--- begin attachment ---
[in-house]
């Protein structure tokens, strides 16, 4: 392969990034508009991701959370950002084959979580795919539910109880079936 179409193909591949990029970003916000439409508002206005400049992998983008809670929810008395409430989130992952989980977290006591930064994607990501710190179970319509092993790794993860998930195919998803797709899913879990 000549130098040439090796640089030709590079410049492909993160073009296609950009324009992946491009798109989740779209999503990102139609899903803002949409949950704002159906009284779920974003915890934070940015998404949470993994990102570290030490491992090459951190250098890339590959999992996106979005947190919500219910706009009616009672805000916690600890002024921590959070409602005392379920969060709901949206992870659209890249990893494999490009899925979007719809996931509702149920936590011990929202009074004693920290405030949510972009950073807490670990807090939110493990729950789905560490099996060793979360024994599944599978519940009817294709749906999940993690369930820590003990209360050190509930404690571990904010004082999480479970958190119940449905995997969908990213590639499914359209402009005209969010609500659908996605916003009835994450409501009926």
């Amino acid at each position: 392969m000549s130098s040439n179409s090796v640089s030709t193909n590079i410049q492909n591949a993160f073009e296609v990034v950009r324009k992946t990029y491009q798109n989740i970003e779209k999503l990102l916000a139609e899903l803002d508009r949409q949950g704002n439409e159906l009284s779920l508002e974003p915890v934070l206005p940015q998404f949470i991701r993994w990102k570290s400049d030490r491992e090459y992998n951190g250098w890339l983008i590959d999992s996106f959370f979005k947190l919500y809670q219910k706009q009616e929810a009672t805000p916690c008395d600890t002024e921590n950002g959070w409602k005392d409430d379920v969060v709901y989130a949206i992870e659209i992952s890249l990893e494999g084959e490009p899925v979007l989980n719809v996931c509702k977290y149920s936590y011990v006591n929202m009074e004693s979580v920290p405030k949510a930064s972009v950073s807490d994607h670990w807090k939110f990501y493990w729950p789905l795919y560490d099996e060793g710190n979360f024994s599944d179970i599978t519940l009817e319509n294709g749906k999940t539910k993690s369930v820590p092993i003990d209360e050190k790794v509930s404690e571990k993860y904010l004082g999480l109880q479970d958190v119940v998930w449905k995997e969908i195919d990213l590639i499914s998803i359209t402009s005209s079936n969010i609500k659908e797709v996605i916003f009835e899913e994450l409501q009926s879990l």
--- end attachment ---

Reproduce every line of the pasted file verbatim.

[in-house]
């Protein structure tokens, strides 16, 4: 392969990034508009991701959370950002084959979580795919539910109880079936 179409193909591949990029970003916000439409508002206005400049992998983008809670929810008395409430989130992952989980977290006591930064994607990501710190179970319509092993790794993860998930195919998803797709899913879990 000549130098040439090796640089030709590079410049492909993160073009296609950009324009992946491009798109989740779209999503990102139609899903803002949409949950704002159906009284779920974003915890934070940015998404949470993994990102570290030490491992090459951190250098890339590959999992996106979005947190919500219910706009009616009672805000916690600890002024921590959070409602005392379920969060709901949206992870659209890249990893494999490009899925979007719809996931509702149920936590011990929202009074004693920290405030949510972009950073807490670990807090939110493990729950789905560490099996060793979360024994599944599978519940009817294709749906999940993690369930820590003990209360050190509930404690571990904010004082999480479970958190119940449905995997969908990213590639499914359209402009005209969010609500659908996605916003009835994450409501009926």
């Amino acid at each position: 392969m000549s130098s040439n179409s090796v640089s030709t193909n590079i410049q492909n591949a993160f073009e296609v990034v950009r324009k992946t990029y491009q798109n989740i970003e779209k999503l990102l916000a139609e899903l803002d508009r949409q949950g704002n439409e159906l009284s779920l508002e974003p915890v934070l206005p940015q998404f949470i991701r993994w990102k570290s400049d030490r491992e090459y992998n951190g250098w890339l983008i590959d999992s996106f959370f979005k947190l919500y809670q219910k706009q009616e929810a009672t805000p916690c008395d600890t002024e921590n950002g959070w409602k005392d409430d379920v969060v709901y989130a949206i992870e659209i992952s890249l990893e494999g084959e490009p899925v979007l989980n719809v996931c509702k977290y149920s936590y011990v006591n929202m009074e004693s979580v920290p405030k949510a930064s972009v950073s807490d994607h670990w807090k939110f990501y493990w729950p789905l795919y560490d099996e060793g710190n979360f024994s599944d179970i599978t519940l009817e319509n294709g749906k999940t539910k993690s369930v820590p092993i003990d209360e050190k790794v509930s404690e571990k993860y904010l004082g999480l109880q479970d958190v119940v998930w449905k995997e969908i195919d990213l590639i499914s998803i359209t402009s005209s079936n969010i609500k659908e797709v996605i916003f009835e899913e994450l409501q009926s879990l």